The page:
How to Unblock a Drain

January 13th 2017

Blocked drains aren’t just an annoyance; they can cause flooding and damage to your piping system and appliances. When you find that you have a clogged drain, you may actually be able to clear it yourself so your drain and appliance will work properly and you can avoid extensive damage.

When you do have a blocked drain, you need to take care of it immediately to avoid stenches and things like broken pipes and flooding. Always wear protective gear including PVC gloves, goggles and a face mask.

The key to unblocking a drain is understanding what kind of equipment you will need and knowing how to use it. If you have found a blocked drain in your home or business, follow these steps to quickly and easily clear it.

Step 1: Locate the Blockage

You probably noticed the blocked drain when a sink or other appliance wouldn’t drain properly, so you have a general idea of where the block is. To find out specifically where it is so you can easily remove it, turn the appliance, or garbage disposal, off by disconnecting it from the power source.

With your gloves on, reach into the drain and try to locate the clog. If you are working with an outdoor drain, use drain rods to remove the cover, and then visually inspect the opening and try to find the blockage.

In some cases, if the area is dark or if the block is deep in the system, you won’t be able to see or feel it. Use a compact drain camera to inspect the area and the blockage so you can better understand what you are working with.

Step 2: Determine Which Tool to Use

There are three basic tools you can use to clear a blocked drain and the one you use will depend on your situation.

If the blocked drain is in a kitchen, bathroom or other sink, you will use a drain snake to push out, break or remove the blockage.

Blocks that are in straight sections of pipe, that do not require you to navigate curves or corners to reach, can usually be removed with drain rods.

If you have a very large drain and section of pipes that includes curves and twists, you will need to use a manual drain cleaner to reach and then remove the blockage.

In most cases, you will only need to use one of these tools. But, if you are working on a large, outdoor piping system and drain, you may discover that you will need to use both drain rods and a manual drain cleaner to completely remove the trapped debris.

When you locate the blockage, you will be able to determine which tool is best for the job because you will know how you need to get to it and how it will need to be removed.

Step 3: Use Drain Rods, a Manual Drain Cleaner or a Drain Snake to Loosen the Blockage

Using the right tool for the situation and the job, break up and loosen the blockage. Each tool will need to be used in a specific way, so read the owner’s manual and follow the directions that came with it.

If you are using drain rods, you may need to connect several sections together in order to reach the blockage, depending on how deep it is. Push the rod through the drain until you reach the blockage and then force it through the blockage to loosen it. To do this, you will need to push the rod back and forth and in and out of the drain. If you need to twist the rods, make sure you turn them clockwise so they will not separate while you are using them.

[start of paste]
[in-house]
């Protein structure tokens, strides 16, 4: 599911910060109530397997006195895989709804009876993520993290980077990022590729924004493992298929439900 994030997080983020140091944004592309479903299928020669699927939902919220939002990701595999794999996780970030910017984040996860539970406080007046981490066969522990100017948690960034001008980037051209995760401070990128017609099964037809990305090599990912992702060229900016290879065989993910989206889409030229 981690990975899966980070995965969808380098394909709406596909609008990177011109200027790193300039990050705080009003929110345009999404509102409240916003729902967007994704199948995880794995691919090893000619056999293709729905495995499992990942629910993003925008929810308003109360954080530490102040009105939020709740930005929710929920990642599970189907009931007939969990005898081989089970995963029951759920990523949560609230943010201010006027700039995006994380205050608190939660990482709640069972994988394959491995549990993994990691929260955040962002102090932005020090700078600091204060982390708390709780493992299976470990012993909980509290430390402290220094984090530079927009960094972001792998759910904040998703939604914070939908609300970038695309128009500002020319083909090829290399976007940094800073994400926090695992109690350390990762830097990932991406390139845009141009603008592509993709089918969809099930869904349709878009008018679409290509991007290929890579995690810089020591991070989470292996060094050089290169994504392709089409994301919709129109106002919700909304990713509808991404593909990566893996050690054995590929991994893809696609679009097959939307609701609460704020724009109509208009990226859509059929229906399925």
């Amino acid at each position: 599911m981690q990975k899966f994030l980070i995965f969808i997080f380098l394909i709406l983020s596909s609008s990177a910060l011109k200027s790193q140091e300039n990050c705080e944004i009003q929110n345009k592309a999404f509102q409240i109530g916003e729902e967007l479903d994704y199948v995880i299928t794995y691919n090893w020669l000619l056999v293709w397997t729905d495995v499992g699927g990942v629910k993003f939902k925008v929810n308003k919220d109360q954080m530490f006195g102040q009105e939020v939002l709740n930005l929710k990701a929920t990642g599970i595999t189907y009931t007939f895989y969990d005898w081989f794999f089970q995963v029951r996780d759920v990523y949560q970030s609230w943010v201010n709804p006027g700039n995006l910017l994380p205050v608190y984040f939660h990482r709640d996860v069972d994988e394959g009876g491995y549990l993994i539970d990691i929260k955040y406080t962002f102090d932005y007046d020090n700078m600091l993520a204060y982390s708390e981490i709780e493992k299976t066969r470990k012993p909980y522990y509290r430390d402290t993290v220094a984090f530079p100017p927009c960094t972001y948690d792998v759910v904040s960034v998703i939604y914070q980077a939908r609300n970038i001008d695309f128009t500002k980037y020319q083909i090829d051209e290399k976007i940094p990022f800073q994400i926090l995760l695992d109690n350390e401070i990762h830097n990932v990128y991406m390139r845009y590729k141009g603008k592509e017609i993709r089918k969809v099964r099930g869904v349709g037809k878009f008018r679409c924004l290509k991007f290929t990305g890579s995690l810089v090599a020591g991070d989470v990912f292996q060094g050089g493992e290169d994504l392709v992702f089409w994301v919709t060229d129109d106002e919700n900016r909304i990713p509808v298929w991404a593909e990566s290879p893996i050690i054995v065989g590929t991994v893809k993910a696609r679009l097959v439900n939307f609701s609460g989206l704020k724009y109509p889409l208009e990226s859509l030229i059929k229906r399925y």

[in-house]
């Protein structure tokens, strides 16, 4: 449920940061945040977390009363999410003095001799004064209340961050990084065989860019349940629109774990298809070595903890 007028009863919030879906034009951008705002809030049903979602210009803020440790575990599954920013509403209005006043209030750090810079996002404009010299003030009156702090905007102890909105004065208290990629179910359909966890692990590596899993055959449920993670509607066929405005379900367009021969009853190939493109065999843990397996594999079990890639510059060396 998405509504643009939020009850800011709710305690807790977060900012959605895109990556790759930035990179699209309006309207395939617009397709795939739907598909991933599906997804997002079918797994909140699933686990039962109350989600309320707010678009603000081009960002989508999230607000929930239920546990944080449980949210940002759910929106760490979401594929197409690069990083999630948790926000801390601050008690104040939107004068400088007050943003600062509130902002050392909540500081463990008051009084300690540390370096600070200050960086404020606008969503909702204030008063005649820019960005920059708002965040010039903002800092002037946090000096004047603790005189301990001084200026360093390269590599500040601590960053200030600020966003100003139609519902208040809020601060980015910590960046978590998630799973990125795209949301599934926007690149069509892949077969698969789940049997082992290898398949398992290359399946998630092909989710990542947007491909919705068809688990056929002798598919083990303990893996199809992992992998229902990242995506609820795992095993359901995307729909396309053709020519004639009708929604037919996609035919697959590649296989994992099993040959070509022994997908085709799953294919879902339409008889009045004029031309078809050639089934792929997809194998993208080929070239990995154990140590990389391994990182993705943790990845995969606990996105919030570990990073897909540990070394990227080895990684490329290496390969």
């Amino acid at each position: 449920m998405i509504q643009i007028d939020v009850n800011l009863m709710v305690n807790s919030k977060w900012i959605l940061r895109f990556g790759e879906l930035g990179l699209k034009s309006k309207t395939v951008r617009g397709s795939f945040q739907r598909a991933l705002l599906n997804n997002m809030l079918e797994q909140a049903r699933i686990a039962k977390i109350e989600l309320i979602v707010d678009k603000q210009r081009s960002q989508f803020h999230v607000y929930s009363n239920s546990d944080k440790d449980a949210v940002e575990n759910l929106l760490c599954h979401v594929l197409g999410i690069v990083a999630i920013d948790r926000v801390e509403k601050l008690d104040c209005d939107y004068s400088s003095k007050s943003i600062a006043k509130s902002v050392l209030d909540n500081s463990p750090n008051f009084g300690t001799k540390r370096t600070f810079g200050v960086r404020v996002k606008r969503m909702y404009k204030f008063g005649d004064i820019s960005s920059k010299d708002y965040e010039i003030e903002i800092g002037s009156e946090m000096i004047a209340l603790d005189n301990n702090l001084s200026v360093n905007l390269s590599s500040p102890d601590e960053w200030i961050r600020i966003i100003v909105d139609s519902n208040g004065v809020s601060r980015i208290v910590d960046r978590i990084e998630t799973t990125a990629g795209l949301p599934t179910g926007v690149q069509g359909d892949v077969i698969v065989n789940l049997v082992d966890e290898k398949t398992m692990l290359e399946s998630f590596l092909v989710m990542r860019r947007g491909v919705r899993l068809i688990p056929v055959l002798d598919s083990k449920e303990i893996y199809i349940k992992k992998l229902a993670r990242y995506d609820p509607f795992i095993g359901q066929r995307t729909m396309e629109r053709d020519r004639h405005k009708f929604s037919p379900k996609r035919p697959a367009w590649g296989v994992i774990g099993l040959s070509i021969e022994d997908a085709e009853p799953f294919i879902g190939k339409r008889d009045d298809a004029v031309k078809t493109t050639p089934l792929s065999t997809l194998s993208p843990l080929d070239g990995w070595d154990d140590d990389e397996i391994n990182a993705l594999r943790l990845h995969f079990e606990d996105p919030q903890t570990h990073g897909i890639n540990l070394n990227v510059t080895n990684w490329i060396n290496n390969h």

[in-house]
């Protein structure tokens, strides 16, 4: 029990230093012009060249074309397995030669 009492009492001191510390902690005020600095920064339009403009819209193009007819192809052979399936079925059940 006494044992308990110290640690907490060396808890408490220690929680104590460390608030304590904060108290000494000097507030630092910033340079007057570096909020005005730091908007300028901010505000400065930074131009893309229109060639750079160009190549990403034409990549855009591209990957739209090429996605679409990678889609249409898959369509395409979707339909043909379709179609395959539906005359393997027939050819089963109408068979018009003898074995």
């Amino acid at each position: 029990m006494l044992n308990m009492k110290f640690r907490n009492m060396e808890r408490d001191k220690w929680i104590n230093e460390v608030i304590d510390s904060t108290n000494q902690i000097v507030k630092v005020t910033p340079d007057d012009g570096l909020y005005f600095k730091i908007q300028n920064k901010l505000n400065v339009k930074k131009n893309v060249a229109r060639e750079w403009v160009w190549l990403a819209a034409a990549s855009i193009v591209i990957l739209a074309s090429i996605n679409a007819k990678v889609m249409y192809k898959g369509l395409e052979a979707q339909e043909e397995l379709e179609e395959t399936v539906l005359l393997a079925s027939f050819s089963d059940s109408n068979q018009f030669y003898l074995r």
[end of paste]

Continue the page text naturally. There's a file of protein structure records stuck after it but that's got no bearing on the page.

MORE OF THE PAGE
If you are using a manual drain cleaner, follow the directions to insert the flexible metal spiral into the drain until it reaches the blockage. Then use the cutting head to clear the debris away.

Drain Snakes are used similarly to manual drain cleaners, but they can either cut up the debris, push it out of the system or pull it out of the drain. Follow the directions that came with your drain snake for more details about how to use it.

Step 4: Wash Away Debris and Inspect the Drain

Once the blockage has been broken up, run water through the system, or pour water down the drain, to wash away the debris. Then, use the camera to inspect the drain again to see if the blockage has been removed.

If it has, check to make sure the water has adequately washed away the debris. In more severe cases, you may need to use the drain-clearing tools to break up the debris again and then repeat the process of washing out the pipe and inspecting it with the camera.

Remember, when you attempt to wash the debris out of the system, you want to wash it completely out. Use the camera to inspect the area beyond where the blockage was located to make sure the debris hasn’t simply moved further down the system, creating another blockage.

Step 5: Check the Pipe for Proper Drainage

Now, let water flow through the drain and pipes for a short period of time, while you monitor it, to make sure the drain is completely cleared. Make sure the water flows down the drain properly and doesn’t become backed up.

While you are checking this, you may notice the drain still seems clogged. This could be due to loose debris that needs to be washed out or additional blockage that needs to be removed with the drain-clearing tools. You can use the camera to determine if further work is required or if the drain just needs to be flushed out with water.

Unblocking a drain is a matter of identifying where the blockage is, choosing the right tools and then using them to clear the blockage out. Some testing may be required to make sure the job is complete, but once it is, your drains and appliances will once again work smoothly.

Here at HSS Hire we’ve got everything you’ll need for the job, so don’t waste any time… Visit our website to hire the necessary drain clearance equipment online.

About the Author

Lauren King

Lauren works in our Ecommerce Team, with over 6 years of experience at HSS. She brings product knowledge and is able to give her advice on the right tool for the job no matter how big or small.

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